When the Church investigates apparitions, do they only determine if it is worthy to believe in, or do they determine that it actually happened?
Another thread on the investigation process???
How can the Church deem it worthy to believe if it hasn’t determined what has happened?
Both. They’re connected.
I think the question posed by the OP is an intelligent and inquisive question.
Worthy of belief does not imply that i really happened. I look forward to other answers to the OPs quesiton.
The Catholic Church could potentially suggest UFOs are worthy of belief, it doesn’t imply the Catholic Church holds UFOs near and dear to Her heart.
I will re-interate the OPs question, what does “worthy of belief” actually mean?
“Both. They’re connected.”
But if one implies the other, then why is it that the Church can’t require all believers to believe in an apparition? One could say that it has nothing to do with faith and morals. But why would it have nothing to do with it -for many apparitions seem to divulge important moral information (like consecrate Russia)?
Because as you very well know they are PRIVATE revelations which do not add to any Church doctrines/truths necessary for our salvation. They simply must be of supernatural origin and not contradict any Church doctrine.
Why are you starting another thread on the same topic you already had a thread on???
You do not have to belive any of it. Not one of the apparitions. None of them.
Edit to add: to be a Catholic
What needs to be considered is the message or content of the extraordinary phenomena. This message is in keeping with the teachings of the Catholic Church. It affirms the truths taught. Messages call people to turn away from sin in order to become holy. In general, messages call people to greater participation in the life of the Church.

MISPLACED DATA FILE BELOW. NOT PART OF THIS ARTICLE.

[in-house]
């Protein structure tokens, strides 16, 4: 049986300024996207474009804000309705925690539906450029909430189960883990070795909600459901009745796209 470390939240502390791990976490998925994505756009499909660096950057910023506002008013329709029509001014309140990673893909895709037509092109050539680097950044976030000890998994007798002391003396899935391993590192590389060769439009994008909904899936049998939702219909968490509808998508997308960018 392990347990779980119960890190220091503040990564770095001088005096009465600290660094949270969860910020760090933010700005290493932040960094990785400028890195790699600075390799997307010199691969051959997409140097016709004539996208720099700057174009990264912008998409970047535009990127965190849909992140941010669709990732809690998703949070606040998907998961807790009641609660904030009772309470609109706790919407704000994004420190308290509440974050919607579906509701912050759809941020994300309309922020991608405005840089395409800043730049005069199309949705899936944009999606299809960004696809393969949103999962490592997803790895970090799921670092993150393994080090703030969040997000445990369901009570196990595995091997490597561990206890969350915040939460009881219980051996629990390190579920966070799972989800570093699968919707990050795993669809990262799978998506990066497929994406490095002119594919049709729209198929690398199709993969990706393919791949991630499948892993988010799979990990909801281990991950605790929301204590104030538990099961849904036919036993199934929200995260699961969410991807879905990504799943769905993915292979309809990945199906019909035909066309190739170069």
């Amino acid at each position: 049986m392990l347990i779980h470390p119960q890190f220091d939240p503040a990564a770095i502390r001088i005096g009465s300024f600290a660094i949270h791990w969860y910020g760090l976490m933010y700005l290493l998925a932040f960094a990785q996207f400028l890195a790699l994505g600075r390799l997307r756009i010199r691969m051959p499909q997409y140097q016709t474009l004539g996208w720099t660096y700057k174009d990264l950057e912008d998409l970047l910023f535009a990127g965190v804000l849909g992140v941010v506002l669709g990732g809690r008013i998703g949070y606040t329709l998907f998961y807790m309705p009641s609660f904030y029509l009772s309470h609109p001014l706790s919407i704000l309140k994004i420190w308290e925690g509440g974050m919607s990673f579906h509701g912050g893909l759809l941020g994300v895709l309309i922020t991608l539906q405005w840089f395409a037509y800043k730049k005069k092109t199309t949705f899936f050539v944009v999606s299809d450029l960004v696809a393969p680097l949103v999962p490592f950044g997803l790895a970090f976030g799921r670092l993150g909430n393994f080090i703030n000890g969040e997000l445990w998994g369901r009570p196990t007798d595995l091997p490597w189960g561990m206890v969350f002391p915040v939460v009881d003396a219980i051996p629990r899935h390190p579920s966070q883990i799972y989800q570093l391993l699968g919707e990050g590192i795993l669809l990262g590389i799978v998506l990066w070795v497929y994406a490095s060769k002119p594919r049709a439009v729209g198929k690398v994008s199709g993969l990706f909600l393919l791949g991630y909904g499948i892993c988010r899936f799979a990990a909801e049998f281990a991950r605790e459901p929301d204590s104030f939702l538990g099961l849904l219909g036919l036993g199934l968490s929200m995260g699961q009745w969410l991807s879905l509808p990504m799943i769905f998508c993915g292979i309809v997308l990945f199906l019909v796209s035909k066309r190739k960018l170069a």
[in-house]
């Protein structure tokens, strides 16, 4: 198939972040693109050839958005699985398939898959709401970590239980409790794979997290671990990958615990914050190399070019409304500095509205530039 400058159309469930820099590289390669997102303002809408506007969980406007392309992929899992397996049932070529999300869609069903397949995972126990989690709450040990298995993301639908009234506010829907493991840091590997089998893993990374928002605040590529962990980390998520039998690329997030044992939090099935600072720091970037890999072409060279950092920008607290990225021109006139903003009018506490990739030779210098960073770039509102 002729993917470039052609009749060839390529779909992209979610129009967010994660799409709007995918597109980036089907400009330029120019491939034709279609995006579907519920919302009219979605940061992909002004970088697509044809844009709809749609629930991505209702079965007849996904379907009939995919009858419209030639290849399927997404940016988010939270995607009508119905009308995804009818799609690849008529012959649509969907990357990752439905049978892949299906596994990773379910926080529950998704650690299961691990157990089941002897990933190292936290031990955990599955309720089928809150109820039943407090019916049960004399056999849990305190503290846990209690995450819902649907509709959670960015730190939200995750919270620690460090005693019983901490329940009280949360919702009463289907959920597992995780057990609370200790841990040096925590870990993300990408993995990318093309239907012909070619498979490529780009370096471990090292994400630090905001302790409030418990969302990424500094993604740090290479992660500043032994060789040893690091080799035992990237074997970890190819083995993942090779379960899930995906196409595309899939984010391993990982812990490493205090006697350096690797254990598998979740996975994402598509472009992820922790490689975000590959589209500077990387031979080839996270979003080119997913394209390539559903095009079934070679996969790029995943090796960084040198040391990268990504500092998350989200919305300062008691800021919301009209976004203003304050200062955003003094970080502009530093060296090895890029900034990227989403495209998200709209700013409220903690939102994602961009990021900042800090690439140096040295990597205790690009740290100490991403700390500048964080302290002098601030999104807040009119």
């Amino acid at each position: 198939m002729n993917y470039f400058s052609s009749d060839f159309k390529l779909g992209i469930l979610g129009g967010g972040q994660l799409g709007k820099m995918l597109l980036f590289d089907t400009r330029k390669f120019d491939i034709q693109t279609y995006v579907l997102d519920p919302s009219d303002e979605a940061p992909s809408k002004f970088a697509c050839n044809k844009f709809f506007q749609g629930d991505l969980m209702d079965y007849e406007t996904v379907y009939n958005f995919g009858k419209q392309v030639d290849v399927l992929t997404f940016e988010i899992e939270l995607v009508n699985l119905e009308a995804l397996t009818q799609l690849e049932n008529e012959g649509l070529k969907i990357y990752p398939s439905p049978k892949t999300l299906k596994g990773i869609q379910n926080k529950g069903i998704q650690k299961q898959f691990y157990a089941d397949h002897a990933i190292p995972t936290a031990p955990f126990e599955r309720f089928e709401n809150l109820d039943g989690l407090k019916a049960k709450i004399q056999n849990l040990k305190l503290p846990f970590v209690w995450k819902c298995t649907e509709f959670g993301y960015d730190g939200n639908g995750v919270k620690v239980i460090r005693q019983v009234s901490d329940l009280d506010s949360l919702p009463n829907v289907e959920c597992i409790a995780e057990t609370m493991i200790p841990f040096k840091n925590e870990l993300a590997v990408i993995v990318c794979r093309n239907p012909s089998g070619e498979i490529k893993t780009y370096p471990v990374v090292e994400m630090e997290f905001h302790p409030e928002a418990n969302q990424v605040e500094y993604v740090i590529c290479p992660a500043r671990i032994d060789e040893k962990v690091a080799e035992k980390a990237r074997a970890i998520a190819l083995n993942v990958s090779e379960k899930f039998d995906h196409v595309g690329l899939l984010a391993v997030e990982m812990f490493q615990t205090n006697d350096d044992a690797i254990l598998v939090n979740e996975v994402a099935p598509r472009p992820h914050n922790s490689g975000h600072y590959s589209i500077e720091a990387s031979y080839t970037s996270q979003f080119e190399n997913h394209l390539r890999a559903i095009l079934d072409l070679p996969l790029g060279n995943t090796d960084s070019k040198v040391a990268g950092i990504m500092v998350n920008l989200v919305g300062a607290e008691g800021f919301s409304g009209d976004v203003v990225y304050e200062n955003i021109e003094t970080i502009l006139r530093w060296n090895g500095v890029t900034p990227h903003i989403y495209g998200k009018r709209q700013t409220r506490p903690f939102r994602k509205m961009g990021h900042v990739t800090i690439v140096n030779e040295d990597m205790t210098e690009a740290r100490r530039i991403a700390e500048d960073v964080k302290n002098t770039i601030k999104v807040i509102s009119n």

Sorry about the whole Started-new-thread-when-old-one-was-sufficient, I’ll be more economical next time.
In the meantime I find it extraordinary that there is a true thing about morality that we are not obligated to believe. I mean, if someone proved that it was good to vegetables to maintain one’s health it would seem imprudent not to then believe it and therefore there is an obligation to believe in so far as intellectual honesty and the need to be prudent exists. But in this case, when someone can prove that something is good for one’s soul, yet nothing follows in the obligation territory? Why?
Because it is PRIVATE revelation. Private revelations can often contain inaccuracies (after all they are the private interpretations of the receiver who can often misunderstand what is seen and heard). Private revelations sometimes even contradict other private revelations.
Sacred Scripture, Sacred Tradition, and The Magesterium are all we need for the fullness of faith and truths necessary for our salvation. NOTHING else is needed. We can live our lives not believing in any private revelations and it does not diminish us in any way.
It could have happened and yet not worthy of belief. Remember, the devil can disguise himself as an angel of light.
If they are known to have happened though, they seem to need to be believed as far as their actual existence is concerned (regardless of the contradictions in their messages, for instance I can say that a guy contradicted another guy while believing that they both existed). Plus the above answer seems to be rather circular (is it?) since it basically uses the fact that private revelations are defined as not worthy to believe, to prove that they are not worthy to believe, which is like me using the definition of the word God to prove that God exists which is absurd. Finally though, even if our salvation is not effected by private revelations, it can certainly help us for if we had consecrated Russia earlier, it may have saved many people from hell. My question still stands.
Your question is irrelevant. The Church states we do not have to believe private revelations, even those deemed worthy of belief.
Listen to the Church and OBEY the Church.
“Your question is irrelevant. The Church states we do not have to believe private revelations, even those deemed worthy of belief.
Listen to the Church and OBEY the Church.”
Fair enough, (though I’m not sure in what sense it is irrelevant, I mean if someone wants knowledge I don’t think it would be a waste of time to find an answer), but I’ve always attempted to obey the Church and me asking a question doesn’t equal disobedience. That is, question asking could never be construed as disobedience without contradicting logic.